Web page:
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-- THE ARCHIVE --


UNITED STATES
School CP - November 1968



Corpun file 21874

Eugene Register-Guard, Oregon, 15 November 1968

Corporal Punishment Stirs Creswell Mothers' Wrath

By Don Floyd
of the Register-Guard


Click to enlarge

CRESWELL -- A long-standing swatting policy in the Creswell School District came under fire Thursday when one patron protested over an incident involving her son and another took her boy out of school.

Zella Raney, 565 Oregon Ave., Creswell, said her son, 12-year-old Johnny Carlson, was suspended from school for two days Thursday when she refused to allow educators to swat him for an infraction of the rules during a physical education class. The youth is a student at the Upper Elementary School.

Another mother, Jo Ann Hubbard, 144 N. Mill St., Creswell, took her son, Allan, 11, out of school Thursday because of swatting threats. She said her son was not involved Thursday, but had been swatted previously.

Mrs. Raney said her son and three other boys apparently broke a rule during their physical education class when they played catch with a basketball, instead of dribbling and shooting baskets.

School Principal Paul Hartman told the Register-Guard, Mrs. Raney had said previously teachers should not spank her son. Hartman said following the incident in the gym class he visited Mrs. Raney and requested permission for her boy to be swatted.

Mrs. Raney refused, Hartman said, so he asked her to come to the school and give the swat. She again refused.

Mrs. Raney said Hartman asked for permission to give "15 hacks" to her son. Hartman denied this and said normally students get only one swat and that is what the other three boys received.

The swatting, Hartman said, was a disciplinary measure which had to be taken. Dick Martin, a school board member and past chairman, said the board of directors will back a teacher for swatting a student if there is no other way to discipline, if it is not done in anger and if there is a witness.

Hartman admitted the school had been lax in having adult witnesses. However, he said, if he thinks there is going to be trouble he has a teacher make a statement.

Superintendent Al Johnson, in Portland with other board members -- including Chairman George Ross -- for an education conference, was unavailable for comment Friday.

Hartman said swatting is nothing new to the district here and he and his teachers are not doing anything differently than what has been done for years. Teachers, he said, are allowed to keep paddles in the classrooms.

Hartman said swats are given to students in the class in front of their peers. The paddles are designed more to make noise than to hurt, he said.

There is an average of two swats administered a week at the Upper Elementary School, Hartman said, which he termed not many for 250 students. Hartman said he does not like expulsion, because he feels a student should be in school and learning.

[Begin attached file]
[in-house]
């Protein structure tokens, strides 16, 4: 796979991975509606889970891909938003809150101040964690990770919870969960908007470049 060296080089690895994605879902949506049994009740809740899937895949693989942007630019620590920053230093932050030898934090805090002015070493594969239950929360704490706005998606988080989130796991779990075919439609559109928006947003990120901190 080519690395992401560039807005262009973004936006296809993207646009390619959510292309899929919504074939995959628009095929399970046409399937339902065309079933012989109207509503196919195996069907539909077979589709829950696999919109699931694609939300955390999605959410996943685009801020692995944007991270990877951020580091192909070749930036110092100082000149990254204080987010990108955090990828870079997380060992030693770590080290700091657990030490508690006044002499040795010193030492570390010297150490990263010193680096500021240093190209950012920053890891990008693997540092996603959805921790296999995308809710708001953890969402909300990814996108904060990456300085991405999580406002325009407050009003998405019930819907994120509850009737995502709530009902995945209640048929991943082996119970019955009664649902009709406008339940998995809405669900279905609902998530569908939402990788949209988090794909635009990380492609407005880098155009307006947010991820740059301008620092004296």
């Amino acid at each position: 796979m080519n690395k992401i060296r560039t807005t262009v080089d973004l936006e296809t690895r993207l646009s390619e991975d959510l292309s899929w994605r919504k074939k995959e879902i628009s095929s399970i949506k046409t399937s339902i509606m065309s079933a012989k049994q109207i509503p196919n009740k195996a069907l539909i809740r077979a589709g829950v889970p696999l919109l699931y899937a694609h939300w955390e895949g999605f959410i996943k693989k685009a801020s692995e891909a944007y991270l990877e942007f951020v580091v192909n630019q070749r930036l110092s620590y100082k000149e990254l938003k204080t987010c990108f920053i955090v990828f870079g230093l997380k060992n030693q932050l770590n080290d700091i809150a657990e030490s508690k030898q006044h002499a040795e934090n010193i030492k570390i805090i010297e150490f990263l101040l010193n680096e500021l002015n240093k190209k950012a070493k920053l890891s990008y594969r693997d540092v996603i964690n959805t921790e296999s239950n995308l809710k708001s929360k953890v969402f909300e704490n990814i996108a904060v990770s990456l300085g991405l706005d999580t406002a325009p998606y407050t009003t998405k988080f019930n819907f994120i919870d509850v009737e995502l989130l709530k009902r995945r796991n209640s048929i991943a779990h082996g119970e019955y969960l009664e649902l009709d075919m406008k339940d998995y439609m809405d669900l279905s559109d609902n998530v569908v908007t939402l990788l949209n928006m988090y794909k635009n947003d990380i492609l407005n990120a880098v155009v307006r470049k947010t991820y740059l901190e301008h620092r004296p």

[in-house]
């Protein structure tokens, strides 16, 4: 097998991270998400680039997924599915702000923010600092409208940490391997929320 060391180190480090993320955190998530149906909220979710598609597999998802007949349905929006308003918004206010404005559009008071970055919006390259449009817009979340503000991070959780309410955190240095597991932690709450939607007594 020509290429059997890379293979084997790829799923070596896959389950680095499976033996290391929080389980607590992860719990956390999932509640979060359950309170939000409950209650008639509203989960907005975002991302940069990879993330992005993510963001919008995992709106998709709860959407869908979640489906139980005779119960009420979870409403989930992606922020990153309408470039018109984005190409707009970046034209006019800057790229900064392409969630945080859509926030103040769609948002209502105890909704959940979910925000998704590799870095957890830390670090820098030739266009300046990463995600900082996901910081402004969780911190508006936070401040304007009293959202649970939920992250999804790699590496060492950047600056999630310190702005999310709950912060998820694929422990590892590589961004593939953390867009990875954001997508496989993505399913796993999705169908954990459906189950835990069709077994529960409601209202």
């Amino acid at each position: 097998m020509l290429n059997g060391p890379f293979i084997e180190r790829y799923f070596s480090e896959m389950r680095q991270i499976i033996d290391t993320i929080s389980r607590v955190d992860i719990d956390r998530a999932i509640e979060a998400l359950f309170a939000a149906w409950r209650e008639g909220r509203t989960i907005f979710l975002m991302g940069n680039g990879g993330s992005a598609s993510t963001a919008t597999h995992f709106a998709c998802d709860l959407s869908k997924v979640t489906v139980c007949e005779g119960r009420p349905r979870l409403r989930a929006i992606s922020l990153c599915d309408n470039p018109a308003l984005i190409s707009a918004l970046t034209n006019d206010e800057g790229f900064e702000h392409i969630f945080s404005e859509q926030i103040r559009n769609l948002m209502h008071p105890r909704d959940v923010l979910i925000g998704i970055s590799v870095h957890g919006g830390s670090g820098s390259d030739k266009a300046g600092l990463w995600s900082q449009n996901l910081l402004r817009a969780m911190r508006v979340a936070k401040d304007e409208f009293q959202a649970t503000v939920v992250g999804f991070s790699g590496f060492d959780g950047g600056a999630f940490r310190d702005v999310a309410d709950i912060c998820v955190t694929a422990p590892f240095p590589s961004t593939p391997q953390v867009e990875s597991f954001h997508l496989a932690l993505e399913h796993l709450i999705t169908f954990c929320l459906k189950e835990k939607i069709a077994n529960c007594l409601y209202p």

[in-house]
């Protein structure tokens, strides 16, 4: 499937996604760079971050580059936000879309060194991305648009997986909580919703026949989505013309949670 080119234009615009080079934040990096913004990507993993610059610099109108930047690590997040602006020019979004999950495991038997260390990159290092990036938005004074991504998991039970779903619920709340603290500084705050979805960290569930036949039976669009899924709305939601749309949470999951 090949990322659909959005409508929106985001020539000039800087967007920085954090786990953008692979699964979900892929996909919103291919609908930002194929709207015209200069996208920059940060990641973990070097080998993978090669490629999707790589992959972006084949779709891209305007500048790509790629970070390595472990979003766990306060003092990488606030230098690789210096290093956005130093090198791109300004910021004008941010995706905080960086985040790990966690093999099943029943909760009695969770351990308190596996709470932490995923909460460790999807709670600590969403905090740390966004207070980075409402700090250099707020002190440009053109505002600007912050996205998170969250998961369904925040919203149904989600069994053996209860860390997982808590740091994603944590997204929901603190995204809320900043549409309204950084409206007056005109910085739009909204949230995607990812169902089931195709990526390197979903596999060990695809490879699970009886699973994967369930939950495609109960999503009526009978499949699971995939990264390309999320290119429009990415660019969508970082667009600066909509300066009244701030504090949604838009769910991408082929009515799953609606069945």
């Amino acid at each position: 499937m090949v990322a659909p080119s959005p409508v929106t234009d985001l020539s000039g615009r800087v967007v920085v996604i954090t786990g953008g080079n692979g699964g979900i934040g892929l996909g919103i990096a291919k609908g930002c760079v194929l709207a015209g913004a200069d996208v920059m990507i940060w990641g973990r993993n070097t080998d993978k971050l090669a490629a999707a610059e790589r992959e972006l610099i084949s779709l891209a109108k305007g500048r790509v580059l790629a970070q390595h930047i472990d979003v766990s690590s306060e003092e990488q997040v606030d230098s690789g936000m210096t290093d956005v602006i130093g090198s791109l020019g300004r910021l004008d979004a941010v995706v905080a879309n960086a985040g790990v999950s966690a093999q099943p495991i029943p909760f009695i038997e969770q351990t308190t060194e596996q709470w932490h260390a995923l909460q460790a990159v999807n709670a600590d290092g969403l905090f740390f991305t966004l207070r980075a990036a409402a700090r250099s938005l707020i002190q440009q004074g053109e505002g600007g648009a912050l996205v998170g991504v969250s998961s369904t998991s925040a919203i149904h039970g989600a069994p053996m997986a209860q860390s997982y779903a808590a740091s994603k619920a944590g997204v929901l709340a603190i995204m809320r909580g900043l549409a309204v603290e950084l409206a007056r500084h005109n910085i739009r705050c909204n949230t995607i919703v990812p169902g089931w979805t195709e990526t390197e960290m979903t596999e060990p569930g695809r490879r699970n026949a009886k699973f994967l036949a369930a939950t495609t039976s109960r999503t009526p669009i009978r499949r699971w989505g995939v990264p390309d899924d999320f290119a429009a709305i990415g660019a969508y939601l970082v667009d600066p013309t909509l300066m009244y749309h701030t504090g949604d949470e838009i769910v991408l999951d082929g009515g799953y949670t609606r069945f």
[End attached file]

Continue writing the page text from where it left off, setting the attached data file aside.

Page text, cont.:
Hartman and Martin both stated there were complaints earlier in the year about a lack of discipline in the district. They said the board wanted better discipline, even if it meant spanking to bring it about.

Typical Lane Principal Uses Paddle

Paddling of unruly school children is a generally accepted practice in Emerald Empire school districts, a random telephone survey revealed Friday.

Most districts allow the school principal to swat youngsters as punishment, with a witness present to attest that the spanking was not unduly harsh.

Fern Ridge Superintendent Richard Scott expressed the general attitude when he said, "By and large corporal punishment is a step of last resort."

"After a youngster has been sent to the office to me about three times, I call in a secretary as a witness and administer a paddle," said McKenzie Elementary School Principal Margaret Estenson.

Some school administrators expressed doubts about the value of a spanking.

"I haven't spanked a child in the seven or eight years I've been here," said Mapleton Elementary School Principal John Dunn. "I feel it's the last resort and I'm not too sure in my own mind whether it does any good."

Monroe Elementary School Superintendent-Principal Lawrence Maxwell of a dozen school administrators called said, "We're trying to change attitudes. Kids don't learn much through the seat of their pants. Paddling generally creates rebellion."

Several administrators said they notify the parents when they spank a child.

Junction City Principal Kenneth Hunnicutt adds an extra twist to the usual practice. He calls the parent with the child listening to the conversation and then administers a spanking with a Ping-Pong paddle in his desk.

One principal couldn't be reached for comment.

He was behind closed doors at the moment a reporter called.

His secretary said he was about to administer a spanking.

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